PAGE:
Giving birth to a child is a singular rite of passage for a Ghanaian woman. The inability to conceive is cause for suspicion of poor health, even witchcraft. The traditional solution for the barren woman is the AKUA’ BA DOLL. More than a “doll” in the Western sense, an AKUA’ BA DOLL is a surrogate child, wrapped in cloth and carried on the back as one would carry a normal African baby; suckled and put to bed like a real child. An AKUA’ BA DOLL is a good luck charm, an attempt to lobby the fertility gods for a child.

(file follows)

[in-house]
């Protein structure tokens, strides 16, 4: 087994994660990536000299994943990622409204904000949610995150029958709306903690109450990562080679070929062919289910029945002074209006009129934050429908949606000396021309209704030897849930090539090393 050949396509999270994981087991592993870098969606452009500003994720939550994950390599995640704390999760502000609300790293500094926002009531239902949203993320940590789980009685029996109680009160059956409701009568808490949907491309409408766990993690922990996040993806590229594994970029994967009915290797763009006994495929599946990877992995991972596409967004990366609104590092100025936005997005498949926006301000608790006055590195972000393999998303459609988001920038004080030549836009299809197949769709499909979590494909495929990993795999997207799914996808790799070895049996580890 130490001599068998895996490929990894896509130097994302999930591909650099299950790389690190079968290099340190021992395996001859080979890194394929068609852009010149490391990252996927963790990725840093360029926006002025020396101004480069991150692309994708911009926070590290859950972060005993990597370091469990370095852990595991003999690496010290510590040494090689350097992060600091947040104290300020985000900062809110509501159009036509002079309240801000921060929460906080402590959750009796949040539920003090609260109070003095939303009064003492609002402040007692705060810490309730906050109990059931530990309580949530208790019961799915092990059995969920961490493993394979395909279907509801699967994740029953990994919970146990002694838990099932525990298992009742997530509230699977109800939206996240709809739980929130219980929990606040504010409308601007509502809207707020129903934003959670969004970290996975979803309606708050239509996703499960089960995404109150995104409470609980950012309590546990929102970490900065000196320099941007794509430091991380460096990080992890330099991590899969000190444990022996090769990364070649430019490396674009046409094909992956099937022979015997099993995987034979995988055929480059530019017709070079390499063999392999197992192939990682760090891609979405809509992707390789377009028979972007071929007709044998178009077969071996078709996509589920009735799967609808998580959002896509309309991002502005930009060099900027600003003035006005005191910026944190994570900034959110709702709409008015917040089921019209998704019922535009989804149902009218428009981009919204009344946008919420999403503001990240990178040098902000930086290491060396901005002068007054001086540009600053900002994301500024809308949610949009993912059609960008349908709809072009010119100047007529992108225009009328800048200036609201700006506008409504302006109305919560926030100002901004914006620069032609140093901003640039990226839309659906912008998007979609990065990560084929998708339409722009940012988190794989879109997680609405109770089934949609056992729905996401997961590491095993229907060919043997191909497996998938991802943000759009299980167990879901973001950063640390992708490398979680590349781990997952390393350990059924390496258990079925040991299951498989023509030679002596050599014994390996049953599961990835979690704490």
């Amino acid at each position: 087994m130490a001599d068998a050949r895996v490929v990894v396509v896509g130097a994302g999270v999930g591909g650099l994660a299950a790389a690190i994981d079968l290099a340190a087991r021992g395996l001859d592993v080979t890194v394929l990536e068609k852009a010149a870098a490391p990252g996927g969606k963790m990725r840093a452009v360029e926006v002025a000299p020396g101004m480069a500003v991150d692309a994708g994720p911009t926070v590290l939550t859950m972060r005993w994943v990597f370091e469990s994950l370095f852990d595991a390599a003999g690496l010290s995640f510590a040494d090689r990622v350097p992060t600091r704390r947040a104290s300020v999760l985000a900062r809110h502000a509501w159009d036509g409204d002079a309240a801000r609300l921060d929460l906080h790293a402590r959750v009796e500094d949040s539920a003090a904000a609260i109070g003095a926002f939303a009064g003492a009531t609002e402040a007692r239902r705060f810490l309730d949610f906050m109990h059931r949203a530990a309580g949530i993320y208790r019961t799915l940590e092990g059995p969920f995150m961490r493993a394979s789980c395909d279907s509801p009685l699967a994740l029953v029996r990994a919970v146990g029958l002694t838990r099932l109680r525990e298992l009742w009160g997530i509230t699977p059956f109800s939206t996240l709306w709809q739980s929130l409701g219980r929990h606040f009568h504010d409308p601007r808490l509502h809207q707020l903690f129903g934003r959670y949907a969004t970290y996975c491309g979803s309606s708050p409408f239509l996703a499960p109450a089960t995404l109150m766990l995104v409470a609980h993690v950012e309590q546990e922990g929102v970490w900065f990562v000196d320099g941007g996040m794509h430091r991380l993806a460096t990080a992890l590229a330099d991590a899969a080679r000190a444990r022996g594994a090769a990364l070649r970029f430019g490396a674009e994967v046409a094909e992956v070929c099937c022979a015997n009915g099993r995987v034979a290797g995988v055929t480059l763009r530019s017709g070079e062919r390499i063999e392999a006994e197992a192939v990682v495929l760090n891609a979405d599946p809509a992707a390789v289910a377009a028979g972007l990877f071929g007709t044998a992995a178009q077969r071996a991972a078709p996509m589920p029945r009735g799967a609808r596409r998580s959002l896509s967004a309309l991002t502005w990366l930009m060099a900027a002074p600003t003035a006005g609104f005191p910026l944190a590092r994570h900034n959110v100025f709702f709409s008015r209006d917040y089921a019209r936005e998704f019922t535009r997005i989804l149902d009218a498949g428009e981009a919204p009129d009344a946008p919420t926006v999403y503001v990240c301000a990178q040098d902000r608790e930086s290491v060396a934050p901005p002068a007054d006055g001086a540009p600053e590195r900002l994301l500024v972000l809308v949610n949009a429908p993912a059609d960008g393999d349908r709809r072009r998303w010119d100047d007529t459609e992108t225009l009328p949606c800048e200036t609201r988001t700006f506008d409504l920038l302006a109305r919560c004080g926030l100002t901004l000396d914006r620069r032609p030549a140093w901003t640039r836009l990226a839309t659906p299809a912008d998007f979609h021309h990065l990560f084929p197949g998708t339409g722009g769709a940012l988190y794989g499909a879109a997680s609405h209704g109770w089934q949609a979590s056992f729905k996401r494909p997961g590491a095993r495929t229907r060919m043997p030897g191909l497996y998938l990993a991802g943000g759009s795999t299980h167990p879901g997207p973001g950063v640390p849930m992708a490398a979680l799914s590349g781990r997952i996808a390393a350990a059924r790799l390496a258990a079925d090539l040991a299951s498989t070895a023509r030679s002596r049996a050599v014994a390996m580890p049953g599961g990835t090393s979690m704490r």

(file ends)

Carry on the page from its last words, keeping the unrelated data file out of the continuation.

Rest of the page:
According to legend, a barren woman named Akua went to a traditional priest for help. He instructed her to commission a small wooden child and carry it on her back, treating it as if it were a living child. This subjected her to ridicule in the village, and the term “Akua’ ba” (“child of Akua”) was born. In time, however, Akua conceived, giving birth to a beautiful baby girl. Of a sudden, carrying an AKUA’ BA DOLL became common practice, a symbol of hope for barren women. So prevalent did they become, in fact, that even pregnant women took to carrying them—to ensure a healthy child. The disc-shaped head and the neck depicting rolls of fat are ideals of Ashanti beauty. They once molded the shape of their newborns’ heads in such a way.